Oregon Exports Surged In 2010, Thanks To China
PORTLAND, Ore. (AP) — Exports from Oregon increased last year, led by high-tech sales and record shipments to China.
Foreign sales jumped 19 percent to nearly $17.7 billion while exports to China, the state's biggest foreign customer, accounted for more than $4 billion of that total, The Oregonian reported.
"You saw a drop with every other market, but not China," said Ivo Trummer, global strategies manager for Business Oregon, the state economic development agency. "It just kept going the entire time."
China and Malaysia now lead the pack for Oregon exports, displacing Canada and Japan. European rankings have fallen as developing countries eclipse wealthier economies to become Oregon's biggest foreign customers.
Larger companies, notably Intel Corp. and TriQuint Semiconductor, tend to drive Oregon export trends. Intel's shipments of silicon wafers for test and assembly in Malaysia probably pushed the Southeast Asia nation ahead of Canada and Japan in 2009 as Oregon customers.
Tom Potiowsky, state government's chief economist, said exports to China have been a significant factor in the recovery.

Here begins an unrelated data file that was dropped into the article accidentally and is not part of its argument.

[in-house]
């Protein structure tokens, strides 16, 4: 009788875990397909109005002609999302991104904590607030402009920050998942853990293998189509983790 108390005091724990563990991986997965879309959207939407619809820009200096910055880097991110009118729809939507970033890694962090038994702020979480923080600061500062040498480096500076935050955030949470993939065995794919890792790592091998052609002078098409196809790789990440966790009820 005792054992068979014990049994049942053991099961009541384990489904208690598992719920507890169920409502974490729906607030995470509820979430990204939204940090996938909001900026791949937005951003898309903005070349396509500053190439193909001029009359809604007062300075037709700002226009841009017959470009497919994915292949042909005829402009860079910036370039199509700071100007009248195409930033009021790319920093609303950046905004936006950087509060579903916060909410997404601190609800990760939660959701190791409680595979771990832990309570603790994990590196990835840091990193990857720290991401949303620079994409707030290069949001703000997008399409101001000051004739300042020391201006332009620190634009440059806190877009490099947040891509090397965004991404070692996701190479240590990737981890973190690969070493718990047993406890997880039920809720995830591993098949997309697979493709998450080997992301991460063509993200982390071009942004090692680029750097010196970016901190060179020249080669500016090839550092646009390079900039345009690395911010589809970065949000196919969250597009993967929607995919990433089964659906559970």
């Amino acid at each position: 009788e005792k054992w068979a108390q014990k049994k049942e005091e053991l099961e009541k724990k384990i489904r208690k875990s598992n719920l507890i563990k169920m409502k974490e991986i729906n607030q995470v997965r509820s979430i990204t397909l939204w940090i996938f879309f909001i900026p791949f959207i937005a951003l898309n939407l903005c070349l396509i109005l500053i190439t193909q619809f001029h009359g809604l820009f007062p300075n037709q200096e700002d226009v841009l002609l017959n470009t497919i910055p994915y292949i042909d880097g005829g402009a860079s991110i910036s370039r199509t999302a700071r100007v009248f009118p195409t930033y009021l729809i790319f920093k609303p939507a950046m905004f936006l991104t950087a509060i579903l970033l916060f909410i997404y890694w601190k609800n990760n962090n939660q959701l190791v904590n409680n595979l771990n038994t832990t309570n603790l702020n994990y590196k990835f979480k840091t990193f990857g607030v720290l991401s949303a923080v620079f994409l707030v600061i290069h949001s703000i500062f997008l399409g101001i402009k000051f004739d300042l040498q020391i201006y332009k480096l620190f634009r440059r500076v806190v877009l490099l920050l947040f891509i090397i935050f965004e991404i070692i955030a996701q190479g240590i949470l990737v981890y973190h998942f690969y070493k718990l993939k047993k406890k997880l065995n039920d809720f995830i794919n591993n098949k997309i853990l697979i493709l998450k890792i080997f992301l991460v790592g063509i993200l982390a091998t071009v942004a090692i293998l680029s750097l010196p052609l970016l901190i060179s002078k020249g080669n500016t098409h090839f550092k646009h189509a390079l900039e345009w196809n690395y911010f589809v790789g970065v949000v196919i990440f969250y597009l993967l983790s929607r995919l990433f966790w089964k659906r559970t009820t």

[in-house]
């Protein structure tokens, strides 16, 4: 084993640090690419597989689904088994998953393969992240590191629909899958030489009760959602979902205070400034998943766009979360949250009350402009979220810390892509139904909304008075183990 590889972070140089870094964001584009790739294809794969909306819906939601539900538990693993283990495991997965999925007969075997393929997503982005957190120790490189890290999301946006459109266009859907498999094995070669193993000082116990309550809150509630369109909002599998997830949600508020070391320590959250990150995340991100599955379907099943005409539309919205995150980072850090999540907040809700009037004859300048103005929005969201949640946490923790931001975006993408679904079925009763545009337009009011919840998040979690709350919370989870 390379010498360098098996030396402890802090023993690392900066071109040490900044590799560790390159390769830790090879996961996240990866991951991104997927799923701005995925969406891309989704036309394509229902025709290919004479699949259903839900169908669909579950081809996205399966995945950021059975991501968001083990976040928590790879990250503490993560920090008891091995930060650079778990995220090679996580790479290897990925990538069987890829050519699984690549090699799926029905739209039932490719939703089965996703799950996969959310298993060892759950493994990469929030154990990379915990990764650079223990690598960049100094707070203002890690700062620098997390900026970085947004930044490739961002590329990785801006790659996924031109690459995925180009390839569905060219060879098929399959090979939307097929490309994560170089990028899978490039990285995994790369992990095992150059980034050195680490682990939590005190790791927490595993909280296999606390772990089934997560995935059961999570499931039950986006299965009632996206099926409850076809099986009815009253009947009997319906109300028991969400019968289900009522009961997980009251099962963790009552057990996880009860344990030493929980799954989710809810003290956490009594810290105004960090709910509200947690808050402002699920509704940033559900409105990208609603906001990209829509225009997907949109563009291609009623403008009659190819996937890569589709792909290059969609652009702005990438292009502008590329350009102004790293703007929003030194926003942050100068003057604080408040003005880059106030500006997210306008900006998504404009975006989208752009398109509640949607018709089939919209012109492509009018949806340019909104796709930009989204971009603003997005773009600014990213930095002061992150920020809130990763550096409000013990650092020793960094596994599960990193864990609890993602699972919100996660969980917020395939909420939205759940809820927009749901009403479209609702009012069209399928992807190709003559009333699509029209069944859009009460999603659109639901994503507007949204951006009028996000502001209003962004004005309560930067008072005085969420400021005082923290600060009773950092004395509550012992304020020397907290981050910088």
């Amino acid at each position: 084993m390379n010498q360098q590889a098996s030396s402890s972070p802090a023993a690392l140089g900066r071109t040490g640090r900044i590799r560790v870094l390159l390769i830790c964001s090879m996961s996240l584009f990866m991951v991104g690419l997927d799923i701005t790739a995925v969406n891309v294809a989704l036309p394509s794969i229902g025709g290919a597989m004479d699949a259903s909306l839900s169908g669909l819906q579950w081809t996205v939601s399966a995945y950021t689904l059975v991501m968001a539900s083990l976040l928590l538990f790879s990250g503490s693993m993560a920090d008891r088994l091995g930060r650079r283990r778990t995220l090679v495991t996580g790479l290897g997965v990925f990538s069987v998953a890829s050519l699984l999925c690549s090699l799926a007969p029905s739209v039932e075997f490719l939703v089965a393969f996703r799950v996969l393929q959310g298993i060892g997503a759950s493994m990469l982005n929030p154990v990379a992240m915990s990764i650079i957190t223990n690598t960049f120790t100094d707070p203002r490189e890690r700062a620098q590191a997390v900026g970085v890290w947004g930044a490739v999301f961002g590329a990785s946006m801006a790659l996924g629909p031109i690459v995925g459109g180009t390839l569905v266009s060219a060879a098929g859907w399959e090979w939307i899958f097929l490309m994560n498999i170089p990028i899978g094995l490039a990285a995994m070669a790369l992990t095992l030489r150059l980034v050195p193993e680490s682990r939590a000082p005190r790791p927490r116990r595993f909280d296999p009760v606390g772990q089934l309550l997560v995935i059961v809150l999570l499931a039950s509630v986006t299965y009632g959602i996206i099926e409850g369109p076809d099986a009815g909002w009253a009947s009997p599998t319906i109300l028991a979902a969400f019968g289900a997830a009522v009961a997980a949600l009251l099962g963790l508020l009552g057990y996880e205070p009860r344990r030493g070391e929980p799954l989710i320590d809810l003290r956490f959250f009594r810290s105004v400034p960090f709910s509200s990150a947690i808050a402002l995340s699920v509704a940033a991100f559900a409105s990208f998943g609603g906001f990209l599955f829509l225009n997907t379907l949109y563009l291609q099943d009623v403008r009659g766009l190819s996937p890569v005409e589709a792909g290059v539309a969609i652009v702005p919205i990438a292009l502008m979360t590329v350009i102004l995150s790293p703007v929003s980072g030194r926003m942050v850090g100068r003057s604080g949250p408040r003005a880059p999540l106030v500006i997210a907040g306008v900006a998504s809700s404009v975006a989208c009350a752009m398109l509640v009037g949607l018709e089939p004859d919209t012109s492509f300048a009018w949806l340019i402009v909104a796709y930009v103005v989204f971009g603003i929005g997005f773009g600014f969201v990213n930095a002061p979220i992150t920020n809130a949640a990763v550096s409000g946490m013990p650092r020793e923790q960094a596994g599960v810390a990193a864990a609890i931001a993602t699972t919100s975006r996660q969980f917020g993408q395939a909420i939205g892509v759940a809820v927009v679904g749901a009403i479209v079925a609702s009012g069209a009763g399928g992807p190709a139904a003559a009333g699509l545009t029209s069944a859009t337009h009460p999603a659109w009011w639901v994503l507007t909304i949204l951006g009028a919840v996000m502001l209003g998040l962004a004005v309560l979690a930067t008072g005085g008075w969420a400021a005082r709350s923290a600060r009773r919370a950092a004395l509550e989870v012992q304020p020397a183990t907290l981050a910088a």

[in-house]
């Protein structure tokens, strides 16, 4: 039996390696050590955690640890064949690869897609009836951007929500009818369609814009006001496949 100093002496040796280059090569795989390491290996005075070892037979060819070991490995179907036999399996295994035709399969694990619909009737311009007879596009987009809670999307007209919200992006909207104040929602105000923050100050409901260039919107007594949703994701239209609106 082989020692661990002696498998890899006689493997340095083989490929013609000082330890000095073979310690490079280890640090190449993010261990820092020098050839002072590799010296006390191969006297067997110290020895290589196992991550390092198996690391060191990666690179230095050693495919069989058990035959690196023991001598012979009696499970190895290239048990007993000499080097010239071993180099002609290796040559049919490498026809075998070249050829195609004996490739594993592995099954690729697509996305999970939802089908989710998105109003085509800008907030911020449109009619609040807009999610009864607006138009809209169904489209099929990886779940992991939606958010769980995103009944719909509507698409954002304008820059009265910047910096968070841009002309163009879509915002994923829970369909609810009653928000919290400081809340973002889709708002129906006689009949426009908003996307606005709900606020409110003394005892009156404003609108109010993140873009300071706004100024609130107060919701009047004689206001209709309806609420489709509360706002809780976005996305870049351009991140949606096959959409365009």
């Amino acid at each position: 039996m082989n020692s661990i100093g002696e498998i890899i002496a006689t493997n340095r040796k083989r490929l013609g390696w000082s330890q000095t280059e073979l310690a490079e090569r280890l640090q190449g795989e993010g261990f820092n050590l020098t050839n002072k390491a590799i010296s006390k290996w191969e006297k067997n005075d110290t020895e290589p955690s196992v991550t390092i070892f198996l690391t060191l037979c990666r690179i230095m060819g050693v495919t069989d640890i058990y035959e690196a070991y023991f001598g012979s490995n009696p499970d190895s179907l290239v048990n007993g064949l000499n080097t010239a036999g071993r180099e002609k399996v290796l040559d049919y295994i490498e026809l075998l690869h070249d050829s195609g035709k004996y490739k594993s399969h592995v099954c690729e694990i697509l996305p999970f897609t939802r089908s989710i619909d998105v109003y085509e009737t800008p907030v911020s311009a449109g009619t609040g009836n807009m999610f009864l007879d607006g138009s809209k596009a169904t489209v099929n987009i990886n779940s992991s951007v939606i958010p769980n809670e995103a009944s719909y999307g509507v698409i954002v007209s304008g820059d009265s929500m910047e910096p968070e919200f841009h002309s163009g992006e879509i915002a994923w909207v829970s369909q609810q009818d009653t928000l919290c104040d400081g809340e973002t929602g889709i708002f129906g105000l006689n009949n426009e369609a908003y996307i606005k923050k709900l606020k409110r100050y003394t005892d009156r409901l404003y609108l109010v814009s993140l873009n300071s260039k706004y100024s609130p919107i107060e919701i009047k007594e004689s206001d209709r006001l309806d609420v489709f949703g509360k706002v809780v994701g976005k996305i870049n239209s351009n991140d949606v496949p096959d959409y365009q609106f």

"It didn't pull us out of the recession," Potiowsky said, "but it's helping."
The shift toward emerging Pacific Rim economies has also forced exporters to change tactics, shifting from established corporate customers to upstarts in rapidly growing markets.
The switch increases risks — U.S. goods are routinely copied by product pirates in China, for example — but also boosts returns far beyond what most companies can expect in America's slowly recovering economy.
Josh Lehner, an economist in Oregon's Office of Economic Analysis, expects the state's exports to continue growing. Foreign sales support not only manufacturers and exporters, but related jobs such as longshoremen and truck drivers, he said.
More Oregon companies find they must plug into foreign markets to grow. Even some startups are opening offices abroad, something that only established corporations used to do.
Managers of Azuray Technologies Inc., a Portland solar-equipment maker launched in 2008, announced this week they would open a one-man China office. The company, which employs about 30 in Portland, uses a contract manufacturer in the metro area.
Gov. John Kitzhaber plans to lead a trade trip to Asia this fall, including stops in China.